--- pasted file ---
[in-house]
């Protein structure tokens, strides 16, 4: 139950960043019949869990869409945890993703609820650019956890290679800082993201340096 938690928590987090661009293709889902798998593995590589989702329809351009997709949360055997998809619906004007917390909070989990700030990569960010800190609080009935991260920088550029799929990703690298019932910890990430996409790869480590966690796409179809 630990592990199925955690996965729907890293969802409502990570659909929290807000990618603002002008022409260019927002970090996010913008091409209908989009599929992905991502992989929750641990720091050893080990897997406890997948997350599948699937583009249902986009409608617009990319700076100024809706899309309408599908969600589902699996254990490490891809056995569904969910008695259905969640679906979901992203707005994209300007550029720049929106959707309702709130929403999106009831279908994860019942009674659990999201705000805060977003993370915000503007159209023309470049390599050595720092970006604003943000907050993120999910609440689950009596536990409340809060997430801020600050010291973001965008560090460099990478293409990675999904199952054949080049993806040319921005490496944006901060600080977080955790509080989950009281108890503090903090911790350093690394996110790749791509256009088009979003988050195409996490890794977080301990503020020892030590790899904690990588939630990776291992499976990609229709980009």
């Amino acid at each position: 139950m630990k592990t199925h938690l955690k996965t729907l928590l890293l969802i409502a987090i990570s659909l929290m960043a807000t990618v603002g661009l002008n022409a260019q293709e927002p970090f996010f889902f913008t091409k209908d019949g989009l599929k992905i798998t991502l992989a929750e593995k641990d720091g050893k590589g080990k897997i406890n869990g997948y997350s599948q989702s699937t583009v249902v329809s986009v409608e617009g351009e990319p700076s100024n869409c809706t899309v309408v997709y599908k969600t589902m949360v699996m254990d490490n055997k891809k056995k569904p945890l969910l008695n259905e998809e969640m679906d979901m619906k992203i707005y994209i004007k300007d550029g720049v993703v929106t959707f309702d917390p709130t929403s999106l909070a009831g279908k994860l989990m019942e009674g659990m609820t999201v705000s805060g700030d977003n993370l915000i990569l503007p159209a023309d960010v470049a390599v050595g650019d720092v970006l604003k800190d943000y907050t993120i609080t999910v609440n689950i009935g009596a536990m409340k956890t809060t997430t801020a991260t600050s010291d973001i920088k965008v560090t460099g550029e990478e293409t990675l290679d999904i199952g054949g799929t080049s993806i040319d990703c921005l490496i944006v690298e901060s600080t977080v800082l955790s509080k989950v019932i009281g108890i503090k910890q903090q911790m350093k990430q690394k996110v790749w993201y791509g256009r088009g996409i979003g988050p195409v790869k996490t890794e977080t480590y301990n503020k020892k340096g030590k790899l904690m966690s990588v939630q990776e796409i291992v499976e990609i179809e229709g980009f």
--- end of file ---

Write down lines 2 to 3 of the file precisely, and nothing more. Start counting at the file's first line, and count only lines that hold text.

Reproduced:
């Protein structure tokens, strides 16, 4: 139950960043019949869990869409945890993703609820650019956890290679800082993201340096 938690928590987090661009293709889902798998593995590589989702329809351009997709949360055997998809619906004007917390909070989990700030990569960010800190609080009935991260920088550029799929990703690298019932910890990430996409790869480590966690796409179809 630990592990199925955690996965729907890293969802409502990570659909929290807000990618603002002008022409260019927002970090996010913008091409209908989009599929992905991502992989929750641990720091050893080990897997406890997948997350599948699937583009249902986009409608617009990319700076100024809706899309309408599908969600589902699996254990490490891809056995569904969910008695259905969640679906979901992203707005994209300007550029720049929106959707309702709130929403999106009831279908994860019942009674659990999201705000805060977003993370915000503007159209023309470049390599050595720092970006604003943000907050993120999910609440689950009596536990409340809060997430801020600050010291973001965008560090460099990478293409990675999904199952054949080049993806040319921005490496944006901060600080977080955790509080989950009281108890503090903090911790350093690394996110790749791509256009088009979003988050195409996490890794977080301990503020020892030590790899904690990588939630990776291992499976990609229709980009």
């Amino acid at each position: 139950m630990k592990t199925h938690l955690k996965t729907l928590l890293l969802i409502a987090i990570s659909l929290m960043a807000t990618v603002g661009l002008n022409a260019q293709e927002p970090f996010f889902f913008t091409k209908d019949g989009l599929k992905i798998t991502l992989a929750e593995k641990d720091g050893k590589g080990k897997i406890n869990g997948y997350s599948q989702s699937t583009v249902v329809s986009v409608e617009g351009e990319p700076s100024n869409c809706t899309v309408v997709y599908k969600t589902m949360v699996m254990d490490n055997k891809k056995k569904p945890l969910l008695n259905e998809e969640m679906d979901m619906k992203i707005y994209i004007k300007d550029g720049v993703v929106t959707f309702d917390p709130t929403s999106l909070a009831g279908k994860l989990m019942e009674g659990m609820t999201v705000s805060g700030d977003n993370l915000i990569l503007p159209a023309d960010v470049a390599v050595g650019d720092v970006l604003k800190d943000y907050t993120i609080t999910v609440n689950i009935g009596a536990m409340k956890t809060t997430t801020a991260t600050s010291d973001i920088k965008v560090t460099g550029e990478e293409t990675l290679d999904i199952g054949g799929t080049s993806i040319d990703c921005l490496i944006v690298e901060s600080t977080v800082l955790s509080k989950v019932i009281g108890i503090k910890q903090q911790m350093k990430q690394k996110v790749w993201y791509g256009r088009g996409i979003g988050p195409v790869k996490t890794e977080t480590y301990n503020k020892k340096g030590k790899l904690m966690s990588v939630q990776e796409i291992v499976e990609i179809e229709g980009f």